Often, particular constructs (such as linguistic proficiency) are multifaceted and are best measured using multiple measures. In such cases, we can use multiple regression to predict a dependent variable (such as linguistic proficiency) using multiple independent variables (such as features of lexical sophistication and syntactic complexity). This tutorial builds on the previous two tutorials on Correlation and Linear Regression, so be sure to check those out. In this tutorial, we are going to predict holistic writing quality scores (Score) using a number of linguistic features related to frequency and an index of syntactic complexity (mean length of clause).

The assumptions for multiple regression are very similar to those of Pearson correlations and (single) linear regression. We do, however, add one important assumption: (non) multicollinearity.

The main assumptions of (single) linear regression are:

The variables must be continuous (see other tests for ordinal or categorical data)

The variables must have a linear relationship with the dependent variable

There are no outliers (or there are only minimal outliers in large samples)

The residuals must be normally distributed

The predictor variables are not strongly correlated with each other (this is referred to as multicollinearity)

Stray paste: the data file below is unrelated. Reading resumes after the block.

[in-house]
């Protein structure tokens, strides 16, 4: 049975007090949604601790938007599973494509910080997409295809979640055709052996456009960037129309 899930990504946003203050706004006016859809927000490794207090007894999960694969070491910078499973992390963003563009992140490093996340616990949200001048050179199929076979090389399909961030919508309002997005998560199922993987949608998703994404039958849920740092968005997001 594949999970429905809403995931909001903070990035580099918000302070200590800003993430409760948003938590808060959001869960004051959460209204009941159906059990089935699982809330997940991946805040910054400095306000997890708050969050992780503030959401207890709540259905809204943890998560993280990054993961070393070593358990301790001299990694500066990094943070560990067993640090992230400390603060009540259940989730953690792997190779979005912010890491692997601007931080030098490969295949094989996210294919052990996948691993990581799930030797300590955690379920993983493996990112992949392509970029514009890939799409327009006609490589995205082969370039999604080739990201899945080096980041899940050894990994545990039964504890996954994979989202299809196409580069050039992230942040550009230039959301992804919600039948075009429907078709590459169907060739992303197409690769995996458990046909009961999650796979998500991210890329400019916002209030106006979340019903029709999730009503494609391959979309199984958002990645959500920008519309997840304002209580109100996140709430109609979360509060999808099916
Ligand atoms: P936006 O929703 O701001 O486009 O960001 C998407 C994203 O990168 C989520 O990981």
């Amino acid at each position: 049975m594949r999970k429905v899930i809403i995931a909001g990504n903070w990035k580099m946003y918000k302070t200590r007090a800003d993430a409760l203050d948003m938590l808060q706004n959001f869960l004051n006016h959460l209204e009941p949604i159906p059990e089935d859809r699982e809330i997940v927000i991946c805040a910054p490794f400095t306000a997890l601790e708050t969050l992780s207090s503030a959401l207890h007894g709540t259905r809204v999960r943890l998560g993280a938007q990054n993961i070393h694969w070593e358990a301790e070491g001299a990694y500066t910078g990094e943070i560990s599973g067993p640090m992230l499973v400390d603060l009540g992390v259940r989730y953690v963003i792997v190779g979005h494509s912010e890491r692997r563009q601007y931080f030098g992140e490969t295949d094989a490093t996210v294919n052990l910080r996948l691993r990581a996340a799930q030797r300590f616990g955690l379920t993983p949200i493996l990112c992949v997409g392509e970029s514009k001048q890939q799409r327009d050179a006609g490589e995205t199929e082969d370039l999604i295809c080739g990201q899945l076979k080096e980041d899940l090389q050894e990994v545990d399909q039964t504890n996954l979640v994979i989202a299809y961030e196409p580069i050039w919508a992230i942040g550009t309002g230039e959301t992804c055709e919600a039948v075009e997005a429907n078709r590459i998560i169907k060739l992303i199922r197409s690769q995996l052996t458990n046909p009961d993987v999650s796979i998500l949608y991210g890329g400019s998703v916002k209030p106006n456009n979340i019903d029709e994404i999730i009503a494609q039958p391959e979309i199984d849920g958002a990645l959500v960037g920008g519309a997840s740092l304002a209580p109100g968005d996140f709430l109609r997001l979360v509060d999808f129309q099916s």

First, we will load our data, then we will make a series of scatterplots. Note that “Score” represents holistic writing quality scores that range from 1-5 in .5 point increments. For the purposes of this tutorial, we will consider “Score” to be a continuous variable. Also note that we will use geom_jitter() instead of geom_point() to help us visualize the linearity.

```
mr_data <- read.csv("data/multiple_regression_sample.csv", header = TRUE)
summary(mr_data)
```

```
## Score frequency_AW frequency_CW frequency_FW
## Min. :1.000 Min. :2.963 Min. :2.232 Min. :3.598
## 1st Qu.:3.000 1st Qu.:3.187 1st Qu.:2.656 1st Qu.:3.827
## Median :3.500 Median :3.237 Median :2.726 Median :3.903
## Mean :3.427 Mean :3.234 Mean :2.723 Mean :3.902
## 3rd Qu.:4.000 3rd Qu.:3.284 3rd Qu.:2.789 3rd Qu.:3.975
## Max. :5.000 Max. :3.489 Max. :3.095 Max. :4.235
## bigram_frequency MLC
## Min. :1.240 Min. : 5.769
## 1st Qu.:1.440 1st Qu.: 8.357
## Median :1.500 Median : 9.584
## Mean :1.500 Mean : 9.730
## 3rd Qu.:1.559 3rd Qu.:10.794
## Max. :1.755 Max. :20.381
```

**Frequency_AW**

```
library(ggplot2)
ggplot(mr_data, aes(x = frequency_AW , y=Score )) +
geom_jitter() +
geom_smooth(method = "loess",color = "red") + #this is a line of best fit based on a moving average
geom_smooth(method = "lm") #this is a line of best fit based on the enture dataset
```

**Frequency_CW**

```
ggplot(mr_data, aes(x = frequency_CW , y=Score )) +
geom_jitter() +
geom_smooth(method = "loess",color = "red") + #this is a line of best fit based on a moving average
geom_smooth(method = "lm") #this is a line of best fit based on the enture dataset
```